Proverbs and Child Protection: A Case Study of Three Bantu Languages: Luganda, Lusoga and Runyankole

TitleProverbs and Child Protection: A Case Study of Three Bantu Languages: Luganda, Lusoga and Runyankole
Publication TypeBook Chapter
Year of Publication2017
AuthorsBukuluki, P, Nnyombi, A, Rwemisisi, JT, Luwangula, R, Mukuye, R, Ddumba-Nyanzi, I
Book TitleChild Abuse and Neglect in Uganda
KeywordsChild protection, Cultural resources, Culture, language, Norms, Proverbs, Uganda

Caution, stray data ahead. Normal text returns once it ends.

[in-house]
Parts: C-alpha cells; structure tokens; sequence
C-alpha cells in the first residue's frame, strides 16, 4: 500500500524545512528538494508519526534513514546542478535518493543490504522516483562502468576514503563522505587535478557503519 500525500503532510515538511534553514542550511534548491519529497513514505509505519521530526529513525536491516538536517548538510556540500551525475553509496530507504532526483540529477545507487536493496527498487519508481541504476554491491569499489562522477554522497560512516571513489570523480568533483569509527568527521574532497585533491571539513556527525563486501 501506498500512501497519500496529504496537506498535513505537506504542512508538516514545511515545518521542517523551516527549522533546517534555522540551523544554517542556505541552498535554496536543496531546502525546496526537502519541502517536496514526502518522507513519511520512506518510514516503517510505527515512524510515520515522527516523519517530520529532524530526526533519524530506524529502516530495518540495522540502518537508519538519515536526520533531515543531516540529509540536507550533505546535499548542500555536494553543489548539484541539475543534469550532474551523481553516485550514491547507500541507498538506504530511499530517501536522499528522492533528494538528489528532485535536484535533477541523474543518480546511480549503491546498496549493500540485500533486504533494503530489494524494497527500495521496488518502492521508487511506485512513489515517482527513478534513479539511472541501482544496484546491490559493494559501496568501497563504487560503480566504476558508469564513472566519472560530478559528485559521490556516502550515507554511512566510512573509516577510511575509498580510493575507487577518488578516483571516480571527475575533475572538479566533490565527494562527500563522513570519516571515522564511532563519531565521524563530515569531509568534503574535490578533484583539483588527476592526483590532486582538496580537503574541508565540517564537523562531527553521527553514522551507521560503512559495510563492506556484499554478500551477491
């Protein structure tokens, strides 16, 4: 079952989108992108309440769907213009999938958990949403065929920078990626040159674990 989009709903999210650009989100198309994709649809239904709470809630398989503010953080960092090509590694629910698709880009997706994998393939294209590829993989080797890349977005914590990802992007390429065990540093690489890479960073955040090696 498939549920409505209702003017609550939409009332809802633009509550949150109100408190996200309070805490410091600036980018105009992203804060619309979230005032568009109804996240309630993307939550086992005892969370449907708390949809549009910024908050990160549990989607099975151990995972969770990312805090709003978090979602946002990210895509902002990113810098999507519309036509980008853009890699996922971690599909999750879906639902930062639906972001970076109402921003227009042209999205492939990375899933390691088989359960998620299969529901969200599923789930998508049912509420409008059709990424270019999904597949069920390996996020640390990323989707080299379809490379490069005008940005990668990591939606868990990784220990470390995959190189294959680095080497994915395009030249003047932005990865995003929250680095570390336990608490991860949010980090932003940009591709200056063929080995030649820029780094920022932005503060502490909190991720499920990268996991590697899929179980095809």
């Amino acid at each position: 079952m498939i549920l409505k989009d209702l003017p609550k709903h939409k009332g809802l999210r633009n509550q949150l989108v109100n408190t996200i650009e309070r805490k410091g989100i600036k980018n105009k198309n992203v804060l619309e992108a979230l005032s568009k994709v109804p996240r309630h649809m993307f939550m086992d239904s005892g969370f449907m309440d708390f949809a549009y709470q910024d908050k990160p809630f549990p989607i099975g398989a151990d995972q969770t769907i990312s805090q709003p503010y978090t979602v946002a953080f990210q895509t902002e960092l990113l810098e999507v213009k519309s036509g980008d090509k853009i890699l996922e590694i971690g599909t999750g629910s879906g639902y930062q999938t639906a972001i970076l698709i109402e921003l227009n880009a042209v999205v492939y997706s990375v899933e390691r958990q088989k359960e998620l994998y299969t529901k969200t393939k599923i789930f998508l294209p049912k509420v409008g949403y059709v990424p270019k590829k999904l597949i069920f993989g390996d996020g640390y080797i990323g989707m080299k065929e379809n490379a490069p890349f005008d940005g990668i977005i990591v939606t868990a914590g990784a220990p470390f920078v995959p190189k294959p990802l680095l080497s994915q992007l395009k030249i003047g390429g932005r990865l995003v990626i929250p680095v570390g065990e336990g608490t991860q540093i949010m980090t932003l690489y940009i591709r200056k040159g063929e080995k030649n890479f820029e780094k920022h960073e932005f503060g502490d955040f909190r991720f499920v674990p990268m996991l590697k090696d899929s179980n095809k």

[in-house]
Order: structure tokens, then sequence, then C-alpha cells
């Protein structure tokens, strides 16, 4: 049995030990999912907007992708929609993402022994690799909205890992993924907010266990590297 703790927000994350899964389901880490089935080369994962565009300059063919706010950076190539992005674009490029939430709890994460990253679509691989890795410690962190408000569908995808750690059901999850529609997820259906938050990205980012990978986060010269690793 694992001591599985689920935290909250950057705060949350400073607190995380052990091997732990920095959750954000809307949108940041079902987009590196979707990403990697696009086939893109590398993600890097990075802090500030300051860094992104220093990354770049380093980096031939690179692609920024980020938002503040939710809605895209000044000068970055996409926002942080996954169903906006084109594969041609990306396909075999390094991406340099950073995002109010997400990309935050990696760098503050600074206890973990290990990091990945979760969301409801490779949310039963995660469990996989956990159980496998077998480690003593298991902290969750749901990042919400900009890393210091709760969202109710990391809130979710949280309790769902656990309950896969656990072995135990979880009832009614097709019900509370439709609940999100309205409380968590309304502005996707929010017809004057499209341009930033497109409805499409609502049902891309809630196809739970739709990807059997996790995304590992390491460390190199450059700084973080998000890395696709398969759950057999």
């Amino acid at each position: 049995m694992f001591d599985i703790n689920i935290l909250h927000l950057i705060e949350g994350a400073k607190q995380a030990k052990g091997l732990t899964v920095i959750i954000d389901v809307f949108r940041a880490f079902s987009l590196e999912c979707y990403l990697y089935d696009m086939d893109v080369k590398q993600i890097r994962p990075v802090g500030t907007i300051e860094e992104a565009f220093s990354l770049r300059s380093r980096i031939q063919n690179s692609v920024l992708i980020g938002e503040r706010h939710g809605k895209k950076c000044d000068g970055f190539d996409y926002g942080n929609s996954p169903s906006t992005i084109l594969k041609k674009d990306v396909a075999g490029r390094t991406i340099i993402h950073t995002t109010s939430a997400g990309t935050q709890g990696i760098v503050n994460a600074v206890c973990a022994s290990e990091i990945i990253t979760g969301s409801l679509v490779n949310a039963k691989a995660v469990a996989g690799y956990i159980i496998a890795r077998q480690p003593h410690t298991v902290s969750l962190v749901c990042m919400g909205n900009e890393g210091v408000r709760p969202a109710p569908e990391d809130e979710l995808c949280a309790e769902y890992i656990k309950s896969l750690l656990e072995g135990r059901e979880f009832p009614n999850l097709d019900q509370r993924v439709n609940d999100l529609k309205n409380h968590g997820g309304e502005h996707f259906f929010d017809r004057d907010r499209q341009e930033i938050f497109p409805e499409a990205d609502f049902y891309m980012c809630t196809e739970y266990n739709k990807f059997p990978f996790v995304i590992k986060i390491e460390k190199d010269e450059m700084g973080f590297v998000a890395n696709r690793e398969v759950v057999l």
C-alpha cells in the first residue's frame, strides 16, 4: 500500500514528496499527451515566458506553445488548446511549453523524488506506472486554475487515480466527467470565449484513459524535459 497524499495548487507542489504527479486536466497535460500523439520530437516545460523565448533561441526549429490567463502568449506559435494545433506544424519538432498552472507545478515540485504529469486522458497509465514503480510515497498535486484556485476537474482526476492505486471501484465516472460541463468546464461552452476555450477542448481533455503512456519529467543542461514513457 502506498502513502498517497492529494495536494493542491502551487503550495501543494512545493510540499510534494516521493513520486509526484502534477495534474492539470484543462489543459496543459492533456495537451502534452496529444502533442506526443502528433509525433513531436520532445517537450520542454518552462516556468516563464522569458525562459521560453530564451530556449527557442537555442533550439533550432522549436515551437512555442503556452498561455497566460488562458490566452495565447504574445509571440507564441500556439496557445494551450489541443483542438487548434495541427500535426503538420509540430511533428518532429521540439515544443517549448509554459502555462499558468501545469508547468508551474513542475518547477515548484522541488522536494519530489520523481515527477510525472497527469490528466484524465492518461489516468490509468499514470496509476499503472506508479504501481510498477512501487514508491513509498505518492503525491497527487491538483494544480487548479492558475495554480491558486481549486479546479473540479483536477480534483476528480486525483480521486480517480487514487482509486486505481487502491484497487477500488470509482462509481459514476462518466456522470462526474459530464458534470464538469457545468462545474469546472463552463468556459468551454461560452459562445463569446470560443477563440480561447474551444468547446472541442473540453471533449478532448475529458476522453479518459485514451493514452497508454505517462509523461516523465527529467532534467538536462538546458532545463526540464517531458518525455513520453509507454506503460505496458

Culture enshrines diverse resource elements that have potential to protect children against various forms of violence and abuse. Such elements include proverbs embedded in different languages. Proverbs are generally used in various forums and contexts to communicate messages, beliefs and norms relevant for social and cultural interaction. Some of these proverbs embed messages relevant for child protection and abuse. Available literature shows that the potential carried by proverbs has not been systematically studied and utilized for prevention of child abuse and promotion of child protection across different cultures. Based on data collected from three Bantu languages (Luganda – traditional language of the Buganda community, Lusoga – traditional language of the Busoga community, and Runyankole – traditional language of the Ankole community), the chapter examines the meaning and implication of proverbs for child protection. The paper concludes that proverbs carry latent messages for promoting child protection. However their use could also instigate attitudes, values and practices that expose children to abuse, neglect, exploitation and violence. Therefore, child protection programs should harness the positive cultural resources as well as develop culturally sensitive interventions that seek to deal with the messages in proverbs that do not match with key values and principles of child protection.